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Target Settlement Over Data Breach Vetoed by MasterCard
POSTED JUNE 16, 2015
A special to USLAW NETWORK and USLAW DigiKnow
By Karen Painter Randall, Connell Foley LLP, Roseland, New Jersey
Citigroup Inc., Capital One Financial Corp., and J.P. Morgan Chase & Co. rejected a $19 million pact backed by MasterCard Inc. last month over the high-profile Target Corp. data breach, which resulted in the settlement’s unexpected failure. The three banks decided to reject the pact that was negotiated on the industry’s behalf by MasterCard because they thought it was too small to cover their losses in the incident. As a result, the carefully negotiated pact is now in flux as other banks and credit unions hope that they can get a better deal in court, while Target and MasterCard discuss their next move.
MasterCard announced the settlement with Target in April, but the deal did not receive the required 90% backing from banks representing cardholder accounts that were affected by the data breach. Although banks typically support such agreements, which are negotiated on their behalf by card networks, the big banks were unhappy with the payouts that they would have received. In addition, the card issuers wanted to send a message to merchants that they are unhappy with their security efforts. Small banks, as well as credit unions were the first to oppose the settlement as not allowing them to be properly compensated for damage. Without a deal on the table, Target and MasterCard must go back and renegotiate the settlement terms.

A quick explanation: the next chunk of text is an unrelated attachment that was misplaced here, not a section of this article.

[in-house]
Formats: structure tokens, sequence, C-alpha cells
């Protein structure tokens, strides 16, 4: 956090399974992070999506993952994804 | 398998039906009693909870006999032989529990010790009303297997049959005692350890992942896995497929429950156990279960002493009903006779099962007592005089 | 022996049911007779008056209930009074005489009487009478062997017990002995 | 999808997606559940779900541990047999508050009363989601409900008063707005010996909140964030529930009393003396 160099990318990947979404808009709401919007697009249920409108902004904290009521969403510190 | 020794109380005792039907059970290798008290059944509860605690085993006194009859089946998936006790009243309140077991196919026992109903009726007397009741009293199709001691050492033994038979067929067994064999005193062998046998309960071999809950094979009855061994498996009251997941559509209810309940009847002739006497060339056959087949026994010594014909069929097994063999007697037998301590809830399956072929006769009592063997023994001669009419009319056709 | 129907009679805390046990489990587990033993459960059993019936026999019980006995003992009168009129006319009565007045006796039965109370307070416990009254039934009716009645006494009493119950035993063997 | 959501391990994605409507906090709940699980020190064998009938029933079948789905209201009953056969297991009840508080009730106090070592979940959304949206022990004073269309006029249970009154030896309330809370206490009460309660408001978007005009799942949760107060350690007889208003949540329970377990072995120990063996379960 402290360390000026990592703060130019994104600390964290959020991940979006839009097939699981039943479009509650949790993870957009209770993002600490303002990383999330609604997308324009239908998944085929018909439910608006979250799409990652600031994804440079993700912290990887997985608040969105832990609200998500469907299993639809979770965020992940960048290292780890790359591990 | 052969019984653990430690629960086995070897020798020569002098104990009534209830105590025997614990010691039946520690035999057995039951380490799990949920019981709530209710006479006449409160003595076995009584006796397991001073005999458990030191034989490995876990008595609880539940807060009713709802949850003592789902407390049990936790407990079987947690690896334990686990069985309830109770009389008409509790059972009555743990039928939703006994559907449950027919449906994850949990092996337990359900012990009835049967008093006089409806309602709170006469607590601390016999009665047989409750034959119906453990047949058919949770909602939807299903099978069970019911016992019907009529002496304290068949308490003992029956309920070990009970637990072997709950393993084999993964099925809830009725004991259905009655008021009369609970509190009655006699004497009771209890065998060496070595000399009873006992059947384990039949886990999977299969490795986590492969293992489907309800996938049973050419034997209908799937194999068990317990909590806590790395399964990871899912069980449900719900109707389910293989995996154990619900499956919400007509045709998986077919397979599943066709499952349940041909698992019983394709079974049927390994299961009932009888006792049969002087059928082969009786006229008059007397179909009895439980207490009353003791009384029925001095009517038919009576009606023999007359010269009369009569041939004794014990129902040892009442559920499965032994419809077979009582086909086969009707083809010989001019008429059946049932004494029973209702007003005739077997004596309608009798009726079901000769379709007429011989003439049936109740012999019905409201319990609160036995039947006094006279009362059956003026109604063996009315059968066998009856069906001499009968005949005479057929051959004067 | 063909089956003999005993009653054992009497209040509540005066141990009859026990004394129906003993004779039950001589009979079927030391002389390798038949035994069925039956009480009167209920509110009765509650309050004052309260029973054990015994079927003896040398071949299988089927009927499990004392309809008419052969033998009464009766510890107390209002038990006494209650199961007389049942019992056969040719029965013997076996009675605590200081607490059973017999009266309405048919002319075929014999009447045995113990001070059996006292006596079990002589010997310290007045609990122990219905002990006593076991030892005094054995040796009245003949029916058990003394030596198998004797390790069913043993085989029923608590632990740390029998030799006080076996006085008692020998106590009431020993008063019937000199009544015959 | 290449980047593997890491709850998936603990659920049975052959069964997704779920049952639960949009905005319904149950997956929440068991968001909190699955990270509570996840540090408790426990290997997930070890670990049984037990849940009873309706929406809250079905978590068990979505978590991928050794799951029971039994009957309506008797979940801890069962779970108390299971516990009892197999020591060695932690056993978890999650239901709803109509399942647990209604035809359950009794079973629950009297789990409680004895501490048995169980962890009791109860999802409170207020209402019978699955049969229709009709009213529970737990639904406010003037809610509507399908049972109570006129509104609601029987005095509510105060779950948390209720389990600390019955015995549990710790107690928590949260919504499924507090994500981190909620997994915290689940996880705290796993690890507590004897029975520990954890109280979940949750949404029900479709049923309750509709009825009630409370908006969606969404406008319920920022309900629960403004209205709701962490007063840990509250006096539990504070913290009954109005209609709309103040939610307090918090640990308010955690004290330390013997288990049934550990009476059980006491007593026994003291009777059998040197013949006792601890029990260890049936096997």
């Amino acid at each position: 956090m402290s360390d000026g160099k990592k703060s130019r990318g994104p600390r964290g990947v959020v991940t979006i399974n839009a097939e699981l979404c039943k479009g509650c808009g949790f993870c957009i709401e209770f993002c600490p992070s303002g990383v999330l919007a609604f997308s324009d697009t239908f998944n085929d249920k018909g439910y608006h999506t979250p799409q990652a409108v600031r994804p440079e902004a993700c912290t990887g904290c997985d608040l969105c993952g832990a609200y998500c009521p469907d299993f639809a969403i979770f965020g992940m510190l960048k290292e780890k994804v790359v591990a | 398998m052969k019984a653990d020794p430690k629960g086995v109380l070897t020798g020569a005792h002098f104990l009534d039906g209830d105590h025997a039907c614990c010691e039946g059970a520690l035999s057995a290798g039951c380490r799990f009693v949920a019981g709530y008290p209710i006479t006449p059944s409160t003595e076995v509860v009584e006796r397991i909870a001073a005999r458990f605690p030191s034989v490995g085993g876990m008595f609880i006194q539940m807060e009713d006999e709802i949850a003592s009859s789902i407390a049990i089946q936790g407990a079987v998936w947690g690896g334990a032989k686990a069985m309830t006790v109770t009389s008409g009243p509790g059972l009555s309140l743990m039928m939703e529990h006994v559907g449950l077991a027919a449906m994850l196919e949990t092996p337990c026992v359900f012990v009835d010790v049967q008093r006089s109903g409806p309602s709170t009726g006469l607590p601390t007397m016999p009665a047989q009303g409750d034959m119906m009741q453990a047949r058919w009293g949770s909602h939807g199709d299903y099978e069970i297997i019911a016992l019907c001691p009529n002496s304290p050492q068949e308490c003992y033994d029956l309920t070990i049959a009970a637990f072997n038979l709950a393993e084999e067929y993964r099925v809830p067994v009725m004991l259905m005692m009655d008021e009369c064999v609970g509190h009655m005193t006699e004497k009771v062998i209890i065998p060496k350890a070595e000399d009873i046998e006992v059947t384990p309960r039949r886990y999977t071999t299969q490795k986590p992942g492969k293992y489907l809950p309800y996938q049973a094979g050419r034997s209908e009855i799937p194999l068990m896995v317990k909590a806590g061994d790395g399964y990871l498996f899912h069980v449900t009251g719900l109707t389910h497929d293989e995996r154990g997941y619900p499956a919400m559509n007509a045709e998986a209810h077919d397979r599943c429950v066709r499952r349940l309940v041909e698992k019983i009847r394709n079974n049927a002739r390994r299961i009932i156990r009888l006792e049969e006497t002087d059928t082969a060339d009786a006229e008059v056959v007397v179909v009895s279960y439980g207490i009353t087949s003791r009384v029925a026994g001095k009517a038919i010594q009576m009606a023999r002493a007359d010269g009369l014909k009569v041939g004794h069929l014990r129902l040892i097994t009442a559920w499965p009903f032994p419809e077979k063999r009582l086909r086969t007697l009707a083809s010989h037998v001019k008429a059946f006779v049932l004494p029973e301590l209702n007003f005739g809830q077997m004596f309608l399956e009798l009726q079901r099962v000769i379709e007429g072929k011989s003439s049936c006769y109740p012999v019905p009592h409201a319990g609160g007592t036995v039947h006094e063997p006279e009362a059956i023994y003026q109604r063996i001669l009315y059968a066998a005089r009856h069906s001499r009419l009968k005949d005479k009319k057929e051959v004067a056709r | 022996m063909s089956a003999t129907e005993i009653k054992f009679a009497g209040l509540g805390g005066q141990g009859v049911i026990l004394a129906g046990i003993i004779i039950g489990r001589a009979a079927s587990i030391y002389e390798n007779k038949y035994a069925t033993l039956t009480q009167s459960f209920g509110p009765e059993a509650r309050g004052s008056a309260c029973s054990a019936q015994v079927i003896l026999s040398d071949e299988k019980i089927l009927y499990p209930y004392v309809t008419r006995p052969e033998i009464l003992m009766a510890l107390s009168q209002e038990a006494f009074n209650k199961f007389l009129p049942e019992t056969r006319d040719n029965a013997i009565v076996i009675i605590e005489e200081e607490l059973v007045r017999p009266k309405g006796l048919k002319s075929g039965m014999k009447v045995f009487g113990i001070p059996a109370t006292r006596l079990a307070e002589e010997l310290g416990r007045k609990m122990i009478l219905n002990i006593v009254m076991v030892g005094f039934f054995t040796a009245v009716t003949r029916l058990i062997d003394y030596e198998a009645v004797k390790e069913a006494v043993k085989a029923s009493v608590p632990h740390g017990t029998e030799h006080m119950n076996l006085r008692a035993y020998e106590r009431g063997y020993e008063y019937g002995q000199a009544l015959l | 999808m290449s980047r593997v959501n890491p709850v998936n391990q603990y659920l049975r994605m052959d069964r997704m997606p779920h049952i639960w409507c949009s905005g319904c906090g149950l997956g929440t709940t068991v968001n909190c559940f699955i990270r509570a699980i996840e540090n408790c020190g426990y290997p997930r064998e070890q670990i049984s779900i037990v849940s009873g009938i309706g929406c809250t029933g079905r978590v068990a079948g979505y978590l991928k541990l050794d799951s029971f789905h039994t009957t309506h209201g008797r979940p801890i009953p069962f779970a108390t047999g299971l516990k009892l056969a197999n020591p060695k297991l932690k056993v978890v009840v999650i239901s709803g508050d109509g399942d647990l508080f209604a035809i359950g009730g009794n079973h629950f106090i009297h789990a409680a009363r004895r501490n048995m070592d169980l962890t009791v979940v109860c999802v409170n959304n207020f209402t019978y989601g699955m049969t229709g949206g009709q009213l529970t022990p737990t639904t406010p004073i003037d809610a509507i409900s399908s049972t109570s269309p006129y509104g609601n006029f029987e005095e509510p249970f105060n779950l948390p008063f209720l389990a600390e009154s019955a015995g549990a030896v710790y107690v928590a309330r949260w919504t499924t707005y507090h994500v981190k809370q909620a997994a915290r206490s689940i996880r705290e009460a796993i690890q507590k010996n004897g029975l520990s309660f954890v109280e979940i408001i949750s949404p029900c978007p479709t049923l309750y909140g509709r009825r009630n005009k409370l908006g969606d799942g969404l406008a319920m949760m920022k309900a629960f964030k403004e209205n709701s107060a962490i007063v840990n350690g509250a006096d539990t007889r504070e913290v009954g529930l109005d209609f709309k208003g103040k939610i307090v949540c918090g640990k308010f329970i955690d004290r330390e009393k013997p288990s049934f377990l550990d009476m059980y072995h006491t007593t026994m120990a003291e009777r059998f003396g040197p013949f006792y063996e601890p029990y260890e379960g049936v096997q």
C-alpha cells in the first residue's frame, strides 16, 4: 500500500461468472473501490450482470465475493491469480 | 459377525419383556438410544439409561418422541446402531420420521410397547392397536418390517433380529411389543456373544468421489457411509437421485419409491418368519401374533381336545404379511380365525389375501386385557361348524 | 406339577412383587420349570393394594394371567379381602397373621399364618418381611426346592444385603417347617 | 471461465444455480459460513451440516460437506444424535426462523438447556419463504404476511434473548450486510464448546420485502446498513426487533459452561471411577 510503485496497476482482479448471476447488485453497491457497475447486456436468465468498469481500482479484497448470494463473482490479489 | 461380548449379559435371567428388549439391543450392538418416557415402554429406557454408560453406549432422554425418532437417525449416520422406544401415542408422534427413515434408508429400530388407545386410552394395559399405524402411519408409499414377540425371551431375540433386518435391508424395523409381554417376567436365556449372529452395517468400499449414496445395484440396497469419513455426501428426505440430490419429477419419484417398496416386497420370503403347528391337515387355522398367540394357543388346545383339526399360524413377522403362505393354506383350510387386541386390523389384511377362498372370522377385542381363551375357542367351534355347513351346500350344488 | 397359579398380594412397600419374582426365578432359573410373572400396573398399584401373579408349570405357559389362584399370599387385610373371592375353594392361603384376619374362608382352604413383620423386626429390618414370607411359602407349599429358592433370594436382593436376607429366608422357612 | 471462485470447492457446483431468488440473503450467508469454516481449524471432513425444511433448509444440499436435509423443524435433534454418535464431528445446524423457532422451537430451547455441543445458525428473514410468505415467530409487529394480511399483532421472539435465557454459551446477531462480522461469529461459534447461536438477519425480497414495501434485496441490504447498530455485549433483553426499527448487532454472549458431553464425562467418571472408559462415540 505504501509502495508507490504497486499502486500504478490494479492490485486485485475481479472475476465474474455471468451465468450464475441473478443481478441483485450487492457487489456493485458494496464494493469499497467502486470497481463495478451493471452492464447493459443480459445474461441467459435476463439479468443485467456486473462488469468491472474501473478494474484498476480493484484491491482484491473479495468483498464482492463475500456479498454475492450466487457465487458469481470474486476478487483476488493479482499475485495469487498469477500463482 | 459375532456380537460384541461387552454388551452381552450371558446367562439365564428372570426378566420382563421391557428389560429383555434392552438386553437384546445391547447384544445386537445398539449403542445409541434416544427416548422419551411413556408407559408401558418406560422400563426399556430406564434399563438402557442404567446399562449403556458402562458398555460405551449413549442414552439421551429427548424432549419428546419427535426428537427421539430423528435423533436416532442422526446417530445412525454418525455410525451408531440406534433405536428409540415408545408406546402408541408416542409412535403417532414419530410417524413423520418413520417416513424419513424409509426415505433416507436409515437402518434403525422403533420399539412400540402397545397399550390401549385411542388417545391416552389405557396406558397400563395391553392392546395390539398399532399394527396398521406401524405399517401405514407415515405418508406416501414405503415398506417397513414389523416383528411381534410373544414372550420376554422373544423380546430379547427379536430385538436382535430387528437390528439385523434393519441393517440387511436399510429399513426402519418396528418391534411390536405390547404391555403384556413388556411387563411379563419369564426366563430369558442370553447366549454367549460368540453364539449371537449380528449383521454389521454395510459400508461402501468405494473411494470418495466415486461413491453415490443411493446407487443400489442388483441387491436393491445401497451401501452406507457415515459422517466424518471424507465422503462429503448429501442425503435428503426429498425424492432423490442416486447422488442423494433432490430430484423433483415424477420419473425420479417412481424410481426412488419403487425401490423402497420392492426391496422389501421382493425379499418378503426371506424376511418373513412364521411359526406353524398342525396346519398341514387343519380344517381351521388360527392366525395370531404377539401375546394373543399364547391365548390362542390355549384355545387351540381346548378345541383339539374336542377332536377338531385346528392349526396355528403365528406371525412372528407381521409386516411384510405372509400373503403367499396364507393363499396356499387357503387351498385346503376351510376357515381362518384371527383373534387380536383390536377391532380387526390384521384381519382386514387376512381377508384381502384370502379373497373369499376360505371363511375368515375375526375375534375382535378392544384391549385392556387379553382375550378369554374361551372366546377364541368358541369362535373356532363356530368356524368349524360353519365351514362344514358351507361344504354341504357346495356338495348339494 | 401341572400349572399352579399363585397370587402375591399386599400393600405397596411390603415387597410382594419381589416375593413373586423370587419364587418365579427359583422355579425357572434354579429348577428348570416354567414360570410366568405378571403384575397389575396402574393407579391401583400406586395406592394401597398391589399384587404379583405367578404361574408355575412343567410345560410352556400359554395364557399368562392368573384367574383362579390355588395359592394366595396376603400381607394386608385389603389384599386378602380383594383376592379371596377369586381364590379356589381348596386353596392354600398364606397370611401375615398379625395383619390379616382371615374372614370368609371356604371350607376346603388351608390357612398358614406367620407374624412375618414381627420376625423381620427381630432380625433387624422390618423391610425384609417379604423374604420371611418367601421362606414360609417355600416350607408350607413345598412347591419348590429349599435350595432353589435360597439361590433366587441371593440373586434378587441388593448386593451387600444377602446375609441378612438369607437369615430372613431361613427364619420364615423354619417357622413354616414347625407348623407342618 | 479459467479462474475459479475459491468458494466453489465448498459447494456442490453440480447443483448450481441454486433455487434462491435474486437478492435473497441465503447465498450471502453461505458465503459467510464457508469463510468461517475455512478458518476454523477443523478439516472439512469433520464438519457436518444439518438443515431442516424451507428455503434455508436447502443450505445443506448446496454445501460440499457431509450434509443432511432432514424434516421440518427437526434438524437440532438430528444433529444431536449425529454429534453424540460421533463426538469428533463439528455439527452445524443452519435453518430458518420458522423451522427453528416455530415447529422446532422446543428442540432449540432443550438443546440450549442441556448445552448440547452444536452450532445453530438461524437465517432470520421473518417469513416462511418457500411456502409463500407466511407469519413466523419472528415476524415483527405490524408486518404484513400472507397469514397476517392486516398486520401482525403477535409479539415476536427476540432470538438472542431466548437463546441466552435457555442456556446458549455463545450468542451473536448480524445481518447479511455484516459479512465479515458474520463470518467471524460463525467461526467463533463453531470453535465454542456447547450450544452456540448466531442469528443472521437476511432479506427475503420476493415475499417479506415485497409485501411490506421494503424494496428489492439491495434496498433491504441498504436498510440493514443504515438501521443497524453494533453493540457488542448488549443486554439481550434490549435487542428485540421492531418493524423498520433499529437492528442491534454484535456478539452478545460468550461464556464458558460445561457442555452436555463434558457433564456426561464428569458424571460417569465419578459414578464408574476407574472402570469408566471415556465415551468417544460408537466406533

Trade groups representing community banks and credit unions estimate that they have spent more than $350 million to reissue credit and debit cards and deal with other issues related to the Target breach and a subsequent hacking at Home Depot Inc. Additionally, thieves made $9 billion of fraudulent transactions that were tied to existing card accounts last year, according to Javelin Strategy & Research, a unit of consulting firm Greenwich Associates LLC. The settlement’s unusual defeat underscores the banking industry’s growing frustration with both the hacking incidents that have hit U.S. retailers in the past year, and the relatively small reimbursements they have received for their losses. Furthermore, the rejection by the three institutions was especially important because as MasterCard’s largest U.S. credit-card issuers, they carried more sway than other issuers. The three represent roughly 40% of all purchases made on MasterCard-branded credit cards, or 100 million cards.
With the future of a potential settlement unclear, more negotiations and court hearings loom. Moreover, large card issuers are paying increased attention to proceedings in a Minnesota court case in which small banks and credit unions have sued Target over the breach. While large issuers are currently not parties to the litigation, they could eventually become plaintiffs in the case if it receives class-action status in coming months.